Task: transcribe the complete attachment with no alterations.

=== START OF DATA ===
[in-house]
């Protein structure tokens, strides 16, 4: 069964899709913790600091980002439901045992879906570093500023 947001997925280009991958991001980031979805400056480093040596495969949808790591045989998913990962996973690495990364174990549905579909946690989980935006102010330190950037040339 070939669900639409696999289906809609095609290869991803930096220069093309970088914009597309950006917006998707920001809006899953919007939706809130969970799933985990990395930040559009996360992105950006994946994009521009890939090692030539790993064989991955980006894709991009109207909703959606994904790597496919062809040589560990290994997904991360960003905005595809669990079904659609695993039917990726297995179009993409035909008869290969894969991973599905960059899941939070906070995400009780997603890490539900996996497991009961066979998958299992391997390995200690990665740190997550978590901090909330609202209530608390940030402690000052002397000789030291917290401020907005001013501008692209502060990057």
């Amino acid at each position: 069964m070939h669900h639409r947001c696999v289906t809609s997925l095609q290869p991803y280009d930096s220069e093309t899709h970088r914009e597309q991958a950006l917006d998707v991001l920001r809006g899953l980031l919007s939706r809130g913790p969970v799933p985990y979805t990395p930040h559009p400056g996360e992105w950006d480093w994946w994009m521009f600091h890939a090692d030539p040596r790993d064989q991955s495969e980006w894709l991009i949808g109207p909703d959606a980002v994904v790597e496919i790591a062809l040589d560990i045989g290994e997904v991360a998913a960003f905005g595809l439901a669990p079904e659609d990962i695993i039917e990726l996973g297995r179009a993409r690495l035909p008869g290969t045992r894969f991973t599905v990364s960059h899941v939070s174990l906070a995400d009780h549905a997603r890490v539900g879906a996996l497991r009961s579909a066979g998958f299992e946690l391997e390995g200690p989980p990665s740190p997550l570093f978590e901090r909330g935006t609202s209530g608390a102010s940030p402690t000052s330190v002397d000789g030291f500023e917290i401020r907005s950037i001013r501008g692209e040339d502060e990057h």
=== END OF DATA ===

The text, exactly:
[in-house]
């Protein structure tokens, strides 16, 4: 069964899709913790600091980002439901045992879906570093500023 947001997925280009991958991001980031979805400056480093040596495969949808790591045989998913990962996973690495990364174990549905579909946690989980935006102010330190950037040339 070939669900639409696999289906809609095609290869991803930096220069093309970088914009597309950006917006998707920001809006899953919007939706809130969970799933985990990395930040559009996360992105950006994946994009521009890939090692030539790993064989991955980006894709991009109207909703959606994904790597496919062809040589560990290994997904991360960003905005595809669990079904659609695993039917990726297995179009993409035909008869290969894969991973599905960059899941939070906070995400009780997603890490539900996996497991009961066979998958299992391997390995200690990665740190997550978590901090909330609202209530608390940030402690000052002397000789030291917290401020907005001013501008692209502060990057």
């Amino acid at each position: 069964m070939h669900h639409r947001c696999v289906t809609s997925l095609q290869p991803y280009d930096s220069e093309t899709h970088r914009e597309q991958a950006l917006d998707v991001l920001r809006g899953l980031l919007s939706r809130g913790p969970v799933p985990y979805t990395p930040h559009p400056g996360e992105w950006d480093w994946w994009m521009f600091h890939a090692d030539p040596r790993d064989q991955s495969e980006w894709l991009i949808g109207p909703d959606a980002v994904v790597e496919i790591a062809l040589d560990i045989g290994e997904v991360a998913a960003f905005g595809l439901a669990p079904e659609d990962i695993i039917e990726l996973g297995r179009a993409r690495l035909p008869g290969t045992r894969f991973t599905v990364s960059h899941v939070s174990l906070a995400d009780h549905a997603r890490v539900g879906a996996l497991r009961s579909a066979g998958f299992e946690l391997e390995g200690p989980p990665s740190p997550l570093f978590e901090r909330g935006t609202s209530g608390a102010s940030p402690t000052s330190v002397d000789g030291f500023e917290i401020r907005s950037i001013r501008g692209e040339d502060e990057h």